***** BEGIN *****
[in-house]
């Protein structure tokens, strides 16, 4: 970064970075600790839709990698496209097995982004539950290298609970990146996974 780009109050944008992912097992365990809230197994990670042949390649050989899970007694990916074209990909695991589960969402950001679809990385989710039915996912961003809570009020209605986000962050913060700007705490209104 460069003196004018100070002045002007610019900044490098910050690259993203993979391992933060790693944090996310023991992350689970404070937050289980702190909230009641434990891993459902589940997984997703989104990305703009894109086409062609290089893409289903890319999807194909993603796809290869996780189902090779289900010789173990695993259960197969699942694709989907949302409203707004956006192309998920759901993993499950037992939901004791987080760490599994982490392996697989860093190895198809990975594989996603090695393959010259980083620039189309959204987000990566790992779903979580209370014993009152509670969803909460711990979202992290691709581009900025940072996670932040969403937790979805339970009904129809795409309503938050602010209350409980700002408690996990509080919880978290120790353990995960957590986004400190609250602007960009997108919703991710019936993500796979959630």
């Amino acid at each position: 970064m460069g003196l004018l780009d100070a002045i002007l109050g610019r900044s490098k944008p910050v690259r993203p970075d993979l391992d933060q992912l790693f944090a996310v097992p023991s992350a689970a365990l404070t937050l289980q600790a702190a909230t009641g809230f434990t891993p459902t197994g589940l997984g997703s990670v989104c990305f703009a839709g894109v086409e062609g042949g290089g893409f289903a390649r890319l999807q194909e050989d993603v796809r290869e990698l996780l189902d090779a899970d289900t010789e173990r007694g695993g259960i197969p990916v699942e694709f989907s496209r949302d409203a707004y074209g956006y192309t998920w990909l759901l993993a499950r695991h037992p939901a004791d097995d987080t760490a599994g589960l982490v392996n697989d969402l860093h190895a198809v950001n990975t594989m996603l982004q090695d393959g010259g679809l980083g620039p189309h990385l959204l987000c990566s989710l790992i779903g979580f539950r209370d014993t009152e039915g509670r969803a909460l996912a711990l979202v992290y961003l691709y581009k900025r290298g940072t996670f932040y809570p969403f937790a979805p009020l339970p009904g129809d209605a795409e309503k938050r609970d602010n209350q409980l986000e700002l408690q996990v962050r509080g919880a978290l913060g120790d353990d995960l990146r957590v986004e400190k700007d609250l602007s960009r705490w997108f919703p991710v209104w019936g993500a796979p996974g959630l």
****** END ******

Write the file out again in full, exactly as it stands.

[in-house]
């Protein structure tokens, strides 16, 4: 970064970075600790839709990698496209097995982004539950290298609970990146996974 780009109050944008992912097992365990809230197994990670042949390649050989899970007694990916074209990909695991589960969402950001679809990385989710039915996912961003809570009020209605986000962050913060700007705490209104 460069003196004018100070002045002007610019900044490098910050690259993203993979391992933060790693944090996310023991992350689970404070937050289980702190909230009641434990891993459902589940997984997703989104990305703009894109086409062609290089893409289903890319999807194909993603796809290869996780189902090779289900010789173990695993259960197969699942694709989907949302409203707004956006192309998920759901993993499950037992939901004791987080760490599994982490392996697989860093190895198809990975594989996603090695393959010259980083620039189309959204987000990566790992779903979580209370014993009152509670969803909460711990979202992290691709581009900025940072996670932040969403937790979805339970009904129809795409309503938050602010209350409980700002408690996990509080919880978290120790353990995960957590986004400190609250602007960009997108919703991710019936993500796979959630």
């Amino acid at each position: 970064m460069g003196l004018l780009d100070a002045i002007l109050g610019r900044s490098k944008p910050v690259r993203p970075d993979l391992d933060q992912l790693f944090a996310v097992p023991s992350a689970a365990l404070t937050l289980q600790a702190a909230t009641g809230f434990t891993p459902t197994g589940l997984g997703s990670v989104c990305f703009a839709g894109v086409e062609g042949g290089g893409f289903a390649r890319l999807q194909e050989d993603v796809r290869e990698l996780l189902d090779a899970d289900t010789e173990r007694g695993g259960i197969p990916v699942e694709f989907s496209r949302d409203a707004y074209g956006y192309t998920w990909l759901l993993a499950r695991h037992p939901a004791d097995d987080t760490a599994g589960l982490v392996n697989d969402l860093h190895a198809v950001n990975t594989m996603l982004q090695d393959g010259g679809l980083g620039p189309h990385l959204l987000c990566s989710l790992i779903g979580f539950r209370d014993t009152e039915g509670r969803a909460l996912a711990l979202v992290y961003l691709y581009k900025r290298g940072t996670f932040y809570p969403f937790a979805p009020l339970p009904g129809d209605a795409e309503k938050r609970d602010n209350q409980l986000e700002l408690q996990v962050r509080g919880a978290l913060g120790d353990d995960l990146r957590v986004e400190k700007d609250l602007s960009r705490w997108f919703p991710v209104w019936g993500a796979p996974g959630l």